Communication doesn’t always require words, which are easily forgotten, but those you serve will always remember the way you made them feel. This is a lesson for my family medicine trainees that I’ve long repeated. Now, a team of biomedical engineers at the prestigious Columbia University have conducted a study which identified a neural mechanism within the human brain specifically for tagging information with emotional associations for memory enhancement.
Memory disorders are becoming more prevalent
The rising incidence of dementia and other memory disorders has made it clear that memory loss can have devastating effects on individuals and communities. Depression, anxiety, and post-traumatic stress disorder (PTSD) are all associated with memory disturbances. Understanding how information is prioritized for storage could provide evidence of pathways to new treatments for enhancing the formation of memories in individuals at risk of memory loss or dysregulation.
According to Salman E. Qasim, PhD, lead author of the study, in a statement: “It’s easier to remember emotional events, like the birth of your child, than other events from around the same time. The brain clearly has a natural mechanism for strengthening certain memories, and we wanted to identify it.”
Studying brain-wave patterns of emotional words
The team demonstrated that high-frequency brain waves in the amygdala, a hub for emotional processes, and the hippocampus, a hub for memory processes, are critical to enhancing memory associated with emotional stimuli. Disruptions to this neural mechanism, brought on either by electrical brain stimulation or depression, impair memory, specifically for emotional stimuli.
The researchers analyzed this pattern across a large data set of 147 patients and found a clear link between participants’ enhanced memory for emotional words and the prevalence in their brains of high-frequency brain waves across the amygdala-hippocampal circuit.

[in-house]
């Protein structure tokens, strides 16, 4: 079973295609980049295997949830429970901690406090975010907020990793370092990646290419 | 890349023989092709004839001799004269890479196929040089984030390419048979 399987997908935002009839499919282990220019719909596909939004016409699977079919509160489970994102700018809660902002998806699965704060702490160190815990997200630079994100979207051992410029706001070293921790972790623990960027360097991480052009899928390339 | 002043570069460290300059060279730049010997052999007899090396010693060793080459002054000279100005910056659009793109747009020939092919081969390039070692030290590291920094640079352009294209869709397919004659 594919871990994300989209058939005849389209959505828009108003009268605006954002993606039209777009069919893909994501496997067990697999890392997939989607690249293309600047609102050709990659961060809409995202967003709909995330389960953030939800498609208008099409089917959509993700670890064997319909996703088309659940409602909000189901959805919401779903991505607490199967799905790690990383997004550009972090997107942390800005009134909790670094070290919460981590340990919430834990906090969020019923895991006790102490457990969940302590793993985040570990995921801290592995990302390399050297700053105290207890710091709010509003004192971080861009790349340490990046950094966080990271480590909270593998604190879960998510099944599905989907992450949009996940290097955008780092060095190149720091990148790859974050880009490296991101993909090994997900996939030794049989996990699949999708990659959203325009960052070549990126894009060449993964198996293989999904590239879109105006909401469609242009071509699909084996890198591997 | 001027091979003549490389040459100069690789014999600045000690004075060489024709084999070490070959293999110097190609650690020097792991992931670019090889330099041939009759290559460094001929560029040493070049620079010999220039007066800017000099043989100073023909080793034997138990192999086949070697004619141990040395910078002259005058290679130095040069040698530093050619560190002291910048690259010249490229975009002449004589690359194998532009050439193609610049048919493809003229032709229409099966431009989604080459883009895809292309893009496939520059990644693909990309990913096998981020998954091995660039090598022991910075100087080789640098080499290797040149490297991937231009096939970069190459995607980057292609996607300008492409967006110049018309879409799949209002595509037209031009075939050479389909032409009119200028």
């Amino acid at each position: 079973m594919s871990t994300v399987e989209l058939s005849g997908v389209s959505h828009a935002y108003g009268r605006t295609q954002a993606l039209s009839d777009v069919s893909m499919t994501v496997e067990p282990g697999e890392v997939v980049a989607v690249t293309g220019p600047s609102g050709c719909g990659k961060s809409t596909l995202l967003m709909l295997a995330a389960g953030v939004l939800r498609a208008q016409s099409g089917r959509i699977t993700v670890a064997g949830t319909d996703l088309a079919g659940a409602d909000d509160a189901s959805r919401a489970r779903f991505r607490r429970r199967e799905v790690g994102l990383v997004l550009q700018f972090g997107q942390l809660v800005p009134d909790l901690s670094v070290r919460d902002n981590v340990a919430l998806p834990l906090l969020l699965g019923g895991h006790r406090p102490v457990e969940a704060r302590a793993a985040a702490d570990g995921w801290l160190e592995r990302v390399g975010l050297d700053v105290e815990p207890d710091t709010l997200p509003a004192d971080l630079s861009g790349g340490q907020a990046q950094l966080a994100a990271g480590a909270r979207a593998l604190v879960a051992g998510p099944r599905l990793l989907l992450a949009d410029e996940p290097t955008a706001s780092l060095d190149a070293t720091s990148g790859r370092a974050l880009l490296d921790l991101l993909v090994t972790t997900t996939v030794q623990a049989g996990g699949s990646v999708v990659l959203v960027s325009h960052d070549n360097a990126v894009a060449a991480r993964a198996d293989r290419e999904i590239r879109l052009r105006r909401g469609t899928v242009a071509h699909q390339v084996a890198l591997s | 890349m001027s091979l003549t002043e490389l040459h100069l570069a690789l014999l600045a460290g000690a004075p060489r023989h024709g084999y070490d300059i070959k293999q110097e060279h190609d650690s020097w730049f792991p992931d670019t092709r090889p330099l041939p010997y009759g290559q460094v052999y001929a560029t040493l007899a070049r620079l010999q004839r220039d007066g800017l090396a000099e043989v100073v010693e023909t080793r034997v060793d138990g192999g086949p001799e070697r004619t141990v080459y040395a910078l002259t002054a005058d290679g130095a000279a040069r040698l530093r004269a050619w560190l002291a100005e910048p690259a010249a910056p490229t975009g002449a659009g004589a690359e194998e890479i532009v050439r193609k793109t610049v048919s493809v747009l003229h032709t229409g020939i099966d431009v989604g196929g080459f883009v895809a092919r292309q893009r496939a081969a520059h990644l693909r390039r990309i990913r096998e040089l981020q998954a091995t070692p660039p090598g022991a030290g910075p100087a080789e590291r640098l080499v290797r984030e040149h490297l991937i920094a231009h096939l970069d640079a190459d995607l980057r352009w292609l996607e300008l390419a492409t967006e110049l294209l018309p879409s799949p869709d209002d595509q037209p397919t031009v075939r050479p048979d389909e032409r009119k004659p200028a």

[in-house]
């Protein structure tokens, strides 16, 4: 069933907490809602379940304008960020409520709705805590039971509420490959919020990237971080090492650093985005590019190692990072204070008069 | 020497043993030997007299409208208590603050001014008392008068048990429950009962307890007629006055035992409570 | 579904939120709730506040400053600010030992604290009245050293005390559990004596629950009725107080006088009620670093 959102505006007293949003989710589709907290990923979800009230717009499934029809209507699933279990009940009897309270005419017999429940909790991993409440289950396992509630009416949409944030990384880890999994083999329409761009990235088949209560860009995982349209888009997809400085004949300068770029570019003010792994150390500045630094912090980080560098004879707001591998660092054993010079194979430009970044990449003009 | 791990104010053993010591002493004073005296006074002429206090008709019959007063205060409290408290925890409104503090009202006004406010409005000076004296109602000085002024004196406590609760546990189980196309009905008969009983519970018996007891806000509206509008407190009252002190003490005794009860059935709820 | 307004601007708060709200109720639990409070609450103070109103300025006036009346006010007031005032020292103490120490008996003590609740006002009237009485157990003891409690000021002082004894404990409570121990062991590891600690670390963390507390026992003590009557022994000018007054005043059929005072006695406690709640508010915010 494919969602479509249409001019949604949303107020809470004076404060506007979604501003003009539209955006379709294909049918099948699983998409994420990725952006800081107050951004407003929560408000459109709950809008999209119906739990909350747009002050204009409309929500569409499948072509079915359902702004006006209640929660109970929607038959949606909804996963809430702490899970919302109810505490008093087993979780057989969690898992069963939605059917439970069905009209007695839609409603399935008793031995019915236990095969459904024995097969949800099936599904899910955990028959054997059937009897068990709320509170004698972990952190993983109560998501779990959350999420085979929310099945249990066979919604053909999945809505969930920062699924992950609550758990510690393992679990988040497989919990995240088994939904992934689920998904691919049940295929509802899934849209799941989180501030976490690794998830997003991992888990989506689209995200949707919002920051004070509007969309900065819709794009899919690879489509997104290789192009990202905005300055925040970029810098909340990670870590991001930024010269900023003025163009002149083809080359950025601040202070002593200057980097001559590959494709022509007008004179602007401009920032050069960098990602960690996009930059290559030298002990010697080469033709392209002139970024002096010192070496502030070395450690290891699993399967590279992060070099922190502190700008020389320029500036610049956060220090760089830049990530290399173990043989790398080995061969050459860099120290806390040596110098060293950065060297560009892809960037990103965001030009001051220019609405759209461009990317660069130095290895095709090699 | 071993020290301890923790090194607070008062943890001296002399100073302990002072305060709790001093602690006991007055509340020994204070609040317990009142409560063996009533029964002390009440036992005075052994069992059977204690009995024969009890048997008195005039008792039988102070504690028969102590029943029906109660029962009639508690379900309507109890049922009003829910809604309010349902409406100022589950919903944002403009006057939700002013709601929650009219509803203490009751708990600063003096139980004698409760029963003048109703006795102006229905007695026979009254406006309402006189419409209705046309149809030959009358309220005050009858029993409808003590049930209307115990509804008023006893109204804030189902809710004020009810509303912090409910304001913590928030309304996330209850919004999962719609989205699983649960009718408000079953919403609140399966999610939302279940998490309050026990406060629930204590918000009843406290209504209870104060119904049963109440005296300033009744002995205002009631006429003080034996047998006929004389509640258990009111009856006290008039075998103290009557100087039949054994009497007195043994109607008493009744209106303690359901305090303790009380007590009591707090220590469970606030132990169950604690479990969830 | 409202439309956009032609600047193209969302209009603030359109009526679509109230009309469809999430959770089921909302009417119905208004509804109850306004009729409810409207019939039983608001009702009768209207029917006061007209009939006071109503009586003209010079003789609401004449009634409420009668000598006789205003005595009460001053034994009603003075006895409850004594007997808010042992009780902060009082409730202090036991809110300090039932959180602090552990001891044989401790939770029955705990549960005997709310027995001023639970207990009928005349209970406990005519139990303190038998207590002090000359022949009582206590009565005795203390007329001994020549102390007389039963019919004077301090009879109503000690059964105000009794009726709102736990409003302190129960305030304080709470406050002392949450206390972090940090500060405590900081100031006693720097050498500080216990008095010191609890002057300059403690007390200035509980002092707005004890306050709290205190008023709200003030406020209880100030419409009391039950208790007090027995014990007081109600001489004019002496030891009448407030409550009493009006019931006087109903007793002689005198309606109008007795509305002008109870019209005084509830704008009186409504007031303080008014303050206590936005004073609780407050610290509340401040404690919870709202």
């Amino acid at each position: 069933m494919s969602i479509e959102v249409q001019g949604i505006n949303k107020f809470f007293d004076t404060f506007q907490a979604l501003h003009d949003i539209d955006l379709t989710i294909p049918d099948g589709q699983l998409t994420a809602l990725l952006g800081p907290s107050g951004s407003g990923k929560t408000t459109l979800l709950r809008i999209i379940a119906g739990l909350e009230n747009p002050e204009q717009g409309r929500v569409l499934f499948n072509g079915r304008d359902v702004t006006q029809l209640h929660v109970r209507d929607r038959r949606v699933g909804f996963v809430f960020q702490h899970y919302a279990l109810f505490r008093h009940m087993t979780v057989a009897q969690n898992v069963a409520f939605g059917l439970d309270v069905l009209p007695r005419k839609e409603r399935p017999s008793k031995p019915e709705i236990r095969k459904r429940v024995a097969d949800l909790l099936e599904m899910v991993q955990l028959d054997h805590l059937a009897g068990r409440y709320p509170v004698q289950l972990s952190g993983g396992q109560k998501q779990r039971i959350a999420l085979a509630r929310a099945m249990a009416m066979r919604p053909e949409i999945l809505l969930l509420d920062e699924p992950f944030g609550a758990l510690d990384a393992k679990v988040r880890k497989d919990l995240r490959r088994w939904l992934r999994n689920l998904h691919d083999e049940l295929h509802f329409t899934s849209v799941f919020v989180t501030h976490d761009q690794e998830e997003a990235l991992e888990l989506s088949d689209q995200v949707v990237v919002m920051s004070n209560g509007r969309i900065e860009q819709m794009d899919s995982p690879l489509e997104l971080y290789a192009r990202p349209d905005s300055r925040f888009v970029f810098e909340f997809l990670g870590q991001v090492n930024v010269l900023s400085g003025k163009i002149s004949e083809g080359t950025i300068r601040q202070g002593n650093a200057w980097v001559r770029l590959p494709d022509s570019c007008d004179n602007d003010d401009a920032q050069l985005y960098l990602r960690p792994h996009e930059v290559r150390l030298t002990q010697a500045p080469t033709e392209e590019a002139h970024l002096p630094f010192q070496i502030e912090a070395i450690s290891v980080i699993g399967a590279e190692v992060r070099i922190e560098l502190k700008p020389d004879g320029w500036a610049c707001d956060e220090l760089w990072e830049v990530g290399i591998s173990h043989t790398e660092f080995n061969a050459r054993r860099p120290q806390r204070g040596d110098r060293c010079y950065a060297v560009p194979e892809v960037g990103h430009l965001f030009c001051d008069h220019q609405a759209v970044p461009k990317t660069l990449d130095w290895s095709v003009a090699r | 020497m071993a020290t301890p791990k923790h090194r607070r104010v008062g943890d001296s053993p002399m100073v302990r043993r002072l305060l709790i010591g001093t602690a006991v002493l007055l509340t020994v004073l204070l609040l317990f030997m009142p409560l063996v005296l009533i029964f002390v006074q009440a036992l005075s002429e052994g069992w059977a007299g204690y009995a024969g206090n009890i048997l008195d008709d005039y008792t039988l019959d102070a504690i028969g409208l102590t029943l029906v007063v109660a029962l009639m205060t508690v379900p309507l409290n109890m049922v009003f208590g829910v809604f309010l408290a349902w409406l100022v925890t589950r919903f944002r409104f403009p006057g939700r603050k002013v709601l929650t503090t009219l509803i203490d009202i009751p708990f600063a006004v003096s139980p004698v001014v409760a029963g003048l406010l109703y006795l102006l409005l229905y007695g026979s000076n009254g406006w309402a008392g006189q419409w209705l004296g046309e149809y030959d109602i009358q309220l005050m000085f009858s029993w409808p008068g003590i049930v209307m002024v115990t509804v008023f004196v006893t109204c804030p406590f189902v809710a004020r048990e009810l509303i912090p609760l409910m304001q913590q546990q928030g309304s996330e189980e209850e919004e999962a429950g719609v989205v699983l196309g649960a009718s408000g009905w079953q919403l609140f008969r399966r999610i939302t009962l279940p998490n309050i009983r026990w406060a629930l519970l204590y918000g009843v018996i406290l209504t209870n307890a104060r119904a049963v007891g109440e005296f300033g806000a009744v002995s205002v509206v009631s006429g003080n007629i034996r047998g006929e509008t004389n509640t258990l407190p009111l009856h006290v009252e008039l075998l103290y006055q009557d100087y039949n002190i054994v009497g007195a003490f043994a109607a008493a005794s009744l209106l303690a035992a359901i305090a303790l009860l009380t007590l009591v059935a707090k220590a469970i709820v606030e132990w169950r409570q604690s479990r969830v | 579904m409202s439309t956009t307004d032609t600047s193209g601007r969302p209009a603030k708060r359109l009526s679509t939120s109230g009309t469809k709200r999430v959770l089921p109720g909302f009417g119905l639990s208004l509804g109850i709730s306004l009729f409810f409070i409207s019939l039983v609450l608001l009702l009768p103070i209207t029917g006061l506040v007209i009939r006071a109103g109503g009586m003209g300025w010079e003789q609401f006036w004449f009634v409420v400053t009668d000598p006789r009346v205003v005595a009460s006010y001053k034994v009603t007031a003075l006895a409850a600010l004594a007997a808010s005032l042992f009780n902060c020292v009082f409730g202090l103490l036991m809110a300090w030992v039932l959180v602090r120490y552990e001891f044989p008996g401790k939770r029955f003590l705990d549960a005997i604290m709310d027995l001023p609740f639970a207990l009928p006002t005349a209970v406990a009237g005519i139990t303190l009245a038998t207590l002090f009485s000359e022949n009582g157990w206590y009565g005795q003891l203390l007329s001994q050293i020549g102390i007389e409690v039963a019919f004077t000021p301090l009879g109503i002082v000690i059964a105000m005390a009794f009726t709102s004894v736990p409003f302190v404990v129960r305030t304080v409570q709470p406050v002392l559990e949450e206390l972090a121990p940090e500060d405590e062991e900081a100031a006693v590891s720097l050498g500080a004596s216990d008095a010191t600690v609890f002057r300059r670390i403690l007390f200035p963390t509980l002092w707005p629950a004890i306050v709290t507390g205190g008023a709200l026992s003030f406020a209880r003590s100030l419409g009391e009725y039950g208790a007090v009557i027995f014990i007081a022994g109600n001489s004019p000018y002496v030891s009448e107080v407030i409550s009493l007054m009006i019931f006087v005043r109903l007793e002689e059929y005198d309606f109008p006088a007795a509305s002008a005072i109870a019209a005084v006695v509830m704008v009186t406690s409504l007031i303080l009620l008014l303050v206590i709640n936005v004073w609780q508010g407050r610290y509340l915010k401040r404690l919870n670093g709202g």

“Finding this pattern of brain activity linking emotions and memory was very exciting to us, because prior research has shown how important high-frequency activity in the hippocampus is to non-emotional memory,” said Jacobs. “It immediately cued us to think about the more general, causal implications—if we elicit high-frequency activity in this circuit, using therapeutic interventions, will we be able to strengthen memories at will?”
To establish whether this high-frequency activity reflects a causal mechanism, Jacobs and his team developed a unique method to replicate the kind of experimental disruptions typically reserved for animal research. They found that electrical stimulation clearly and consistently impaired memory for emotional words. This stimulation also diminished high-frequency activity in the hippocampus. This provided causal evidence that interrupting the pattern of brain activity that correlated with emotional memory selectively diminishing emotional memory.
Depression can mimic brain stimulation
Qasim also analyzed patients’ emotional memory with mood assessments characterizing the patients’ psychiatric states. In the patients with depression, they observed a simultaneous decrease in emotion-mediated memory and high-frequency activity in the hippocampus and amygdala.
“Our emotional memories are one of the most critical aspects of the human experience, informing everything from our decisions to our entire personality,” Qasim added. “Any steps we can take to mitigate their loss in memory disorders or prevent their hijacking in psychiatric disorders is hugely exciting.”
This study is published in the journal Nature Human Behaviour.